For decades, stone lifting has been used as a measure of strength and power. This can be seen in Scotland and Iceland, where stone lifting is still used as a power test.
We would not even have atlas stones as an event in strongman events or as a workout routine if it weren’t for our forefathers. This will be a shame because they are excellent for developing strong strength and muscle.
In reality, I’d go so far as to suggest that if you can raise an atlas stone to your hip, you can lift pretty much anything of the same weight.
- 1 What Muscles Do Atlas Stones Work?
- 2 What Size Atlas Stone To Start With?
- 3 Types of training for Atlas Stones
- 4 Atlas Stone Technique [How I Teach in 7 Stesps]
- 5 How Can You Train Atlas Stones Without Using Stones?
What Muscles Do Atlas Stones Work?
Atlas stone lifting is a compound movement, which means it works with different muscle groups and puts a strain on the whole body.
The upper and lower back, calves, hamstrings, and biceps are the most probable muscle groups to be attacked.
The whole heart, forearms and palms, chest, glutes, and calves are among the other muscle classes.
The type of strength and muscles you want to develop will significantly influence how you exercise the atlas stones, and various phases of the atlas stone raise will target different muscle groups.
Let’s look into these in greater depth.
Stage 1: Getting it off the floor
This part of the lift would need you to manually transfer the stone from the floor to your knees.
Once you’ve raised the stone to just above your elbows, lower your hips down into a stance comparable to the bottom part of a squat.
From here, re-adjust your hold, inhale some more air, and prepare for the second half of the lift.
So, for stage 1 of the stone raise, the muscles employed are as follows:
- Biceps, forearms, muscles used for grip in the hands, and Arms.
- Atlas stone to shoulder: Front deltoids.
- Atlas stone to chest: Pectoralis major and minor.
- Upper back in its entirety: trapezius and latissimus dorsi.
- Lower back: gluteus maximus, erector spinae, flexors
- Atlas stone to legs: Hamstrings.
Stage 2: Knees to the platform
This stage of the lift would ask you to transfer the stone from where it is lying on the front of your legs and knees to the platform where you want to load it.
This stage would necessitate various leverages and muscles depending on the platform’s height.
Moving a stone to a platform just below chest height, for example, is not the same as loading it into your shoulder.
Since the activation process will be close towards the end, the muscles employed will transfer over.
Again, it’s worth remembering that the muscles mentioned here are the most obvious and evident muscles being exercised, but there would be plenty more that aren’t.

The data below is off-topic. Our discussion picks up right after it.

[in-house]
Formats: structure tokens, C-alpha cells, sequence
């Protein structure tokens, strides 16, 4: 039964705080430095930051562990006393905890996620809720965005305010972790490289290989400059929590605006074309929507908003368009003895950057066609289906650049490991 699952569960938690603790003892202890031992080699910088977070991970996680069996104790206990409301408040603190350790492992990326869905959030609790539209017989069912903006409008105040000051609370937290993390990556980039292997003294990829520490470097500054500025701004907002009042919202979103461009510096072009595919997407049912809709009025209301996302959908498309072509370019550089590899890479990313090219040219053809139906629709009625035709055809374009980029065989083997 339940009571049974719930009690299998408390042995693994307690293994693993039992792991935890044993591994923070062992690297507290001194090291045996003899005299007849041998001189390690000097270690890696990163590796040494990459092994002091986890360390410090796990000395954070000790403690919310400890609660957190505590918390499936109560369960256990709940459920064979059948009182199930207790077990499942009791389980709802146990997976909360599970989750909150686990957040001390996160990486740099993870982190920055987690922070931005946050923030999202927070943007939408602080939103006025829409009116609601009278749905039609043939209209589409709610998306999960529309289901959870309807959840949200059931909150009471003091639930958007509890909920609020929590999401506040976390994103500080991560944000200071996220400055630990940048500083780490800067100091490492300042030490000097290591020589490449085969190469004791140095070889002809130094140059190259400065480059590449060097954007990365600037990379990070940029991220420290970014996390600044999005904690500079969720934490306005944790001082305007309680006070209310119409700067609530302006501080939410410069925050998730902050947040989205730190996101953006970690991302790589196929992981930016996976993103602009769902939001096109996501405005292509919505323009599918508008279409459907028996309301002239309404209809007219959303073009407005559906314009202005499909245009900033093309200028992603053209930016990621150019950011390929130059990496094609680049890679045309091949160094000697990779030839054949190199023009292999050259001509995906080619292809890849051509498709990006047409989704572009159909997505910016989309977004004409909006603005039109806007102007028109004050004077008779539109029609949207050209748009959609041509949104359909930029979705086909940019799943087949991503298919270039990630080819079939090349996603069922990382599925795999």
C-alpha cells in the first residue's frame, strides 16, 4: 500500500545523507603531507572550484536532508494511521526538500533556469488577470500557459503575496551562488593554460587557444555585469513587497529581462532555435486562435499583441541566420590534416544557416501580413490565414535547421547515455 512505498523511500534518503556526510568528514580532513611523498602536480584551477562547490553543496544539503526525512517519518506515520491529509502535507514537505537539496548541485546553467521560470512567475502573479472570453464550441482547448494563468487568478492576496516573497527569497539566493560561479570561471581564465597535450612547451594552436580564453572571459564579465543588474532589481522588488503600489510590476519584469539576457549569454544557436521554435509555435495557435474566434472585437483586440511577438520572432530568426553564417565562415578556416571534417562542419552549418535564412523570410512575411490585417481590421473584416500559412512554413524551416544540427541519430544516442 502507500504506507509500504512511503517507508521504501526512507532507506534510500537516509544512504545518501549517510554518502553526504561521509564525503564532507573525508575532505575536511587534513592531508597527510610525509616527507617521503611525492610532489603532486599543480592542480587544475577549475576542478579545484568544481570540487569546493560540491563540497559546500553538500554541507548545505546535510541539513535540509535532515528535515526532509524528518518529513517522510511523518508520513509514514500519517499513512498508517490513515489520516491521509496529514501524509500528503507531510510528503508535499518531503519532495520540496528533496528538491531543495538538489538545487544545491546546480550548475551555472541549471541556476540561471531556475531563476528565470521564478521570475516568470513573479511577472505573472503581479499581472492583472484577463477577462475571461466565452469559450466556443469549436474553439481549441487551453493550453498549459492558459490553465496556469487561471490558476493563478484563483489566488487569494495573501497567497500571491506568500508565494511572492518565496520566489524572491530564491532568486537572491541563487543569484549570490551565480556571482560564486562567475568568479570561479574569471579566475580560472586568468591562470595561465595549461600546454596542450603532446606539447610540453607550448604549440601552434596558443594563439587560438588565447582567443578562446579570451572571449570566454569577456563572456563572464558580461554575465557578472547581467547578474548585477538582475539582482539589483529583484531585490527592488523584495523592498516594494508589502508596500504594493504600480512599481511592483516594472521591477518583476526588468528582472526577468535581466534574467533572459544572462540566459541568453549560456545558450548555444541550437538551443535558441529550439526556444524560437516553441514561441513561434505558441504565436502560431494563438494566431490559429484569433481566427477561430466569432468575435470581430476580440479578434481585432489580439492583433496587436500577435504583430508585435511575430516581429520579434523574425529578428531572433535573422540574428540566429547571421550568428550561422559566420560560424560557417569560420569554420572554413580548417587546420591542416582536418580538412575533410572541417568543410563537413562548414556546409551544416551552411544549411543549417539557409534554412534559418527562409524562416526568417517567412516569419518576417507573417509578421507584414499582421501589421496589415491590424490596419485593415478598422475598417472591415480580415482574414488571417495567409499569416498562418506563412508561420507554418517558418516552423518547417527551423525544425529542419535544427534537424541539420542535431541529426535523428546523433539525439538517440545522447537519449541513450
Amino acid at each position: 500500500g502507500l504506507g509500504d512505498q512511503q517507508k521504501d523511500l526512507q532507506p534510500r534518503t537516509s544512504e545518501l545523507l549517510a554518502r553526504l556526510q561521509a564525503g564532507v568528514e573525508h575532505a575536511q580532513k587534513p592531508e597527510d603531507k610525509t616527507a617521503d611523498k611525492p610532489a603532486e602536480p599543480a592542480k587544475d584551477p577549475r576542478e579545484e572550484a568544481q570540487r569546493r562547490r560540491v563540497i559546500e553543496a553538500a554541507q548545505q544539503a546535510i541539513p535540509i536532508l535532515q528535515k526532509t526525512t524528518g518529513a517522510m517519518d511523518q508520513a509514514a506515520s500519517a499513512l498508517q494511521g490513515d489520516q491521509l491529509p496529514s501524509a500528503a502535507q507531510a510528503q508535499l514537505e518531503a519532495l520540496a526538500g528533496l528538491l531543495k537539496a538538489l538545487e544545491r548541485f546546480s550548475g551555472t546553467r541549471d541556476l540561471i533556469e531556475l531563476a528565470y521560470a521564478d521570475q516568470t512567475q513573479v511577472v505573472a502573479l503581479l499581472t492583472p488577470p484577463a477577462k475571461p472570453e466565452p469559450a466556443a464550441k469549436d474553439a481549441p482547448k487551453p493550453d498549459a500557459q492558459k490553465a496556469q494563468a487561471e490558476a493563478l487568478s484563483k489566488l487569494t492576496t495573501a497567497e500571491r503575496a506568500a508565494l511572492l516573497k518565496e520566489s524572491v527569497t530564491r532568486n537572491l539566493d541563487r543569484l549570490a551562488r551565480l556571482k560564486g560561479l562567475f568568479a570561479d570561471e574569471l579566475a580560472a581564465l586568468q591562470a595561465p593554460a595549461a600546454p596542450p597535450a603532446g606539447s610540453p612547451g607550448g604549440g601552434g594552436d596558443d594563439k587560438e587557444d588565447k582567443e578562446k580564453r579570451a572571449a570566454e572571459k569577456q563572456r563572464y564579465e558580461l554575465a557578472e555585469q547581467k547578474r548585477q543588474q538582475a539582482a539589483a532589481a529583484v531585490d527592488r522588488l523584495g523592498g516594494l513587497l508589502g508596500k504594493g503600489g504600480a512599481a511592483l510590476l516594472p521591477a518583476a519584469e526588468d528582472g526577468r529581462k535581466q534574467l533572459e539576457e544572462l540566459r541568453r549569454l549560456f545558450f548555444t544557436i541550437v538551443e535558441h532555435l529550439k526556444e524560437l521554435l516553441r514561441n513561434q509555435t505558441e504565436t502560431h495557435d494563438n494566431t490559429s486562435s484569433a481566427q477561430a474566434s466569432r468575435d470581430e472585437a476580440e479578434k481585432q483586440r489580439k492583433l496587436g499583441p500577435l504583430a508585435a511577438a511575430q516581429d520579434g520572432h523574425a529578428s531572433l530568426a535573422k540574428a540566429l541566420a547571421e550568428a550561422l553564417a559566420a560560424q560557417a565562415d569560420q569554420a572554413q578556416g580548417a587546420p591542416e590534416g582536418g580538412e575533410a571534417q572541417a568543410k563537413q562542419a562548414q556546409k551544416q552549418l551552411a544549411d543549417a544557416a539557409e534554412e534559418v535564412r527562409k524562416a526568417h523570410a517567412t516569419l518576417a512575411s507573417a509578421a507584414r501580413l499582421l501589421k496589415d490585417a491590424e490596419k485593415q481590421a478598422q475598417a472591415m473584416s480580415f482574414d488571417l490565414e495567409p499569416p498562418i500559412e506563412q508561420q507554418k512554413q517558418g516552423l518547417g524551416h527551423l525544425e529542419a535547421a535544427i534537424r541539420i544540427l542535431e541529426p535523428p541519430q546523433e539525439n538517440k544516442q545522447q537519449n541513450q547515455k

So the muscles used in stage 2 of the stone raise are as follows:
Legs: calves, soleus, hamstrings, adductor magnus, gluteus maximus, and quadriceps.
Atlas stone to shoulders: Front deltoid.
The entire back, including upper and lower: erector spinae.
Trunk, for stabilisation: obliques, rectus abdominis.
Hips and Glutes.
What Size Atlas Stone To Start With?
For a novice exercise, I recommend using a light stone and focusing on reps to get accustomed to the correct method while still preparing the muscles for something they are not used to doing. Even if you are a really powerful athlete, I recommend that you start with a stone weighing about 200 pounds or less.
Types of training for Atlas Stones
The form of muscles you build would be influenced by the type of atlas stone training you perform.
This is comparable to working for high intensity and low rep ranges on a deadlift to gain more strength and low-intensity deadlifts at high rep ranges to develop greater stamina.
The distinction here is that atlas stone preparation comes in several ways, each of which works the body in a particular way.
Ultimately, no matter which type of Atlas Stone training you chose, you will be working muscle groups that improve raw strength, conditioning, and explosiveness.
The style of preparation you select will perform well regardless, so in order to achieve the full benefits of atlas stones, all combinations should be applied for the best performance.
1- Raw Power
Working up to an atlas stone near your 1 rep limit would take a lot of strength and low reps for anyone looking to build muscles that produce raw power.
I like to do this as a pyramid package, beginning on a lower platform with a lightweight and making my way up to a heavyweight. After 2-3 sets of 1-2 reps of an Atlas stone at high pressure, odds are you’ll be exhausted and won’t be able to do anymore.